What distinguishes a participative science from mainstream science?
Quantum physicist and long-time student of Goethe, Arthur Zajonc, looks at
Goethe's own approach to science for an answer. One key to this approach
is cultivating the investigator's capacities for perception.
Do you think that, with a few moments' thought, you could give a
reasonable description of how the earth and the sky look to someone
standing on the moon? It might not be quite as easy as you think. The
exercise, however, is a good one for anyone who wants to develop an
ability to see things from different points of view.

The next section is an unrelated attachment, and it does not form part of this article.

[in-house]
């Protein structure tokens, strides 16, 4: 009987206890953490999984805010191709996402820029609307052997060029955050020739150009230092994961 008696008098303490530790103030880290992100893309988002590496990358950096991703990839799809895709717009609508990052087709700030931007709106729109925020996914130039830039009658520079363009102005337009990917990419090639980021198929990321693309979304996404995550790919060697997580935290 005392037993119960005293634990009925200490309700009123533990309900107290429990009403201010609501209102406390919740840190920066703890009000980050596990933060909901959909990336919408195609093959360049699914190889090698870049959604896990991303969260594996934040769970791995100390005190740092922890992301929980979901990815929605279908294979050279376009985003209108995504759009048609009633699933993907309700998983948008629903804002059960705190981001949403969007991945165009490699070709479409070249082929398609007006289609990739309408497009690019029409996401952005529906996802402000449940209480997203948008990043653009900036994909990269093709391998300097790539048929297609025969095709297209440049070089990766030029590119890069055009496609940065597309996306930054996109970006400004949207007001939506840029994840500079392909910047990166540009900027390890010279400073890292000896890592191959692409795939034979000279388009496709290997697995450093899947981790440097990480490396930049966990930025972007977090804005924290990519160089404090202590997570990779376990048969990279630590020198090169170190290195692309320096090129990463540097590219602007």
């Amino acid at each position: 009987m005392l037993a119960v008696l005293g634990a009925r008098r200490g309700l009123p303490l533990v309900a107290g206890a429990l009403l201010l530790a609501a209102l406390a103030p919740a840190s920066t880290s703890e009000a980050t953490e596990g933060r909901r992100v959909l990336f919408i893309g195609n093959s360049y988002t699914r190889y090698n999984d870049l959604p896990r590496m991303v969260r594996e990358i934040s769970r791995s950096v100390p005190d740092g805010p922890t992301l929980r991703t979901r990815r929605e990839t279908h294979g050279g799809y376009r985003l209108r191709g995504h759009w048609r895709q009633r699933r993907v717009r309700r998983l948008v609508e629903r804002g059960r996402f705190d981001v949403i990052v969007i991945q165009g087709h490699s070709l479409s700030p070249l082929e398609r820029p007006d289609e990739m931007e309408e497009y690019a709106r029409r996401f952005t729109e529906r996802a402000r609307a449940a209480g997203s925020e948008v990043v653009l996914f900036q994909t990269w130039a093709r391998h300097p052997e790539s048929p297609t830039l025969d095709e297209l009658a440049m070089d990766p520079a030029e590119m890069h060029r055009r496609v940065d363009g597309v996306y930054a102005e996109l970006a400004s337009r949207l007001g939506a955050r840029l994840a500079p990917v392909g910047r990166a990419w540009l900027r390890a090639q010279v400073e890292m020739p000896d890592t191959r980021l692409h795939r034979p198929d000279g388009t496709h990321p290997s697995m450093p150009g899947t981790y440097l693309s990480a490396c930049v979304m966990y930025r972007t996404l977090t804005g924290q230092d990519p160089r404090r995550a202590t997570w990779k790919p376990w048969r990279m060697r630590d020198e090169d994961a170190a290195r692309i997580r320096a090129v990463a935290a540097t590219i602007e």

While one scientist envisions the creation of do-it-yourself kits allowing
hobbyists and even children to manipulate genes and spawn new creatures,
others record the demise of the stable, predictable, "industrial gene"
that is supposed to make such manipulations possible. Meanwhile, a
progress report on The Nature Institute's "nontarget effects of genetic
One American astronaut, having returned from the moon, asked "how all
those poets and composers came to say so many romantic things" about such
a cold, gray world. German scientist and educator, Martin Wagenschein,
finds the poetic world inseparable from the cold, gray one.